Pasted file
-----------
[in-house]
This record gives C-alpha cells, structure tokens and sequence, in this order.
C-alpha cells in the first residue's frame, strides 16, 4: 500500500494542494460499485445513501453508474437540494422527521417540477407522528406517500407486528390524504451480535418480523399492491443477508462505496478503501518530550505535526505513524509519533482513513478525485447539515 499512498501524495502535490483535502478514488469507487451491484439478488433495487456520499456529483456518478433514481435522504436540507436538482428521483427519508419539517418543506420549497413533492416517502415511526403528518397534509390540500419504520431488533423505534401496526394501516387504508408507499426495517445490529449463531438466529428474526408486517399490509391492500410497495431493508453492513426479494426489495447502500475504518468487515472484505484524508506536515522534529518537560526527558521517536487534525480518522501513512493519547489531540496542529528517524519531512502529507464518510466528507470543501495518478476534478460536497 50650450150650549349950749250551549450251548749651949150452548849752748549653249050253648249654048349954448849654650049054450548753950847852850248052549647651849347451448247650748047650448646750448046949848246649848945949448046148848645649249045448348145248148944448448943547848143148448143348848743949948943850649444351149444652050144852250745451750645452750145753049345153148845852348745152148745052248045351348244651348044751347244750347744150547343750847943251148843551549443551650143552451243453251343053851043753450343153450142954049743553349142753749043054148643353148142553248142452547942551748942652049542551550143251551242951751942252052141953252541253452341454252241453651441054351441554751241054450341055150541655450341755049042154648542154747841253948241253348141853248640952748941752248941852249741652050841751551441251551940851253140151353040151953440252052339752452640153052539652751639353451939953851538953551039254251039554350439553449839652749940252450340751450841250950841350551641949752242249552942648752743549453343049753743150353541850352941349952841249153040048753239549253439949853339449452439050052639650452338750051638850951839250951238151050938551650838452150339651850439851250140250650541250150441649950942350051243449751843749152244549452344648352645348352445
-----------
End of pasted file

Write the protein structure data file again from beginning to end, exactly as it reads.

[in-house]
This record gives C-alpha cells, structure tokens and sequence, in this order.
C-alpha cells in the first residue's frame, strides 16, 4: 500500500494542494460499485445513501453508474437540494422527521417540477407522528406517500407486528390524504451480535418480523399492491443477508462505496478503501518530550505535526505513524509519533482513513478525485447539515 499512498501524495502535490483535502478514488469507487451491484439478488433495487456520499456529483456518478433514481435522504436540507436538482428521483427519508419539517418543506420549497413533492416517502415511526403528518397534509390540500419504520431488533423505534401496526394501516387504508408507499426495517445490529449463531438466529428474526408486517399490509391492500410497495431493508453492513426479494426489495447502500475504518468487515472484505484524508506536515522534529518537560526527558521517536487534525480518522501513512493519547489531540496542529528517524519531512502529507464518510466528507470543501495518478476534478460536497 50650450150650549349950749250551549450251548749651949150452548849752748549653249050253648249654048349954448849654650049054450548753950847852850248052549647651849347451448247650748047650448646750448046949848246649848945949448046148848645649249045448348145248148944448448943547848143148448143348848743949948943850649444351149444652050144852250745451750645452750145753049345153148845852348745152148745052248045351348244651348044751347244750347744150547343750847943251148843551549443551650143552451243453251343053851043753450343153450142954049743553349142753749043054148643353148142553248142452547942551748942652049542551550143251551242951751942252052141953252541253452341454252241453651441054351441554751241054450341055150541655450341755049042154648542154747841253948241253348141853248640952748941752248941852249741652050841751551441251551940851253140151353040151953440252052339752452640153052539652751639353451939953851538953551039254251039554350439553449839652749940252450340751450841250950841350551641949752242249552942648752743549453343049753743150353541850352941349952841249153040048753239549253439949853339449452439050052639650452338750051638850951839250951238151050938551650838452150339651850439851250140250650541250150441649950942350051243449751843749152244549452344648352645348352445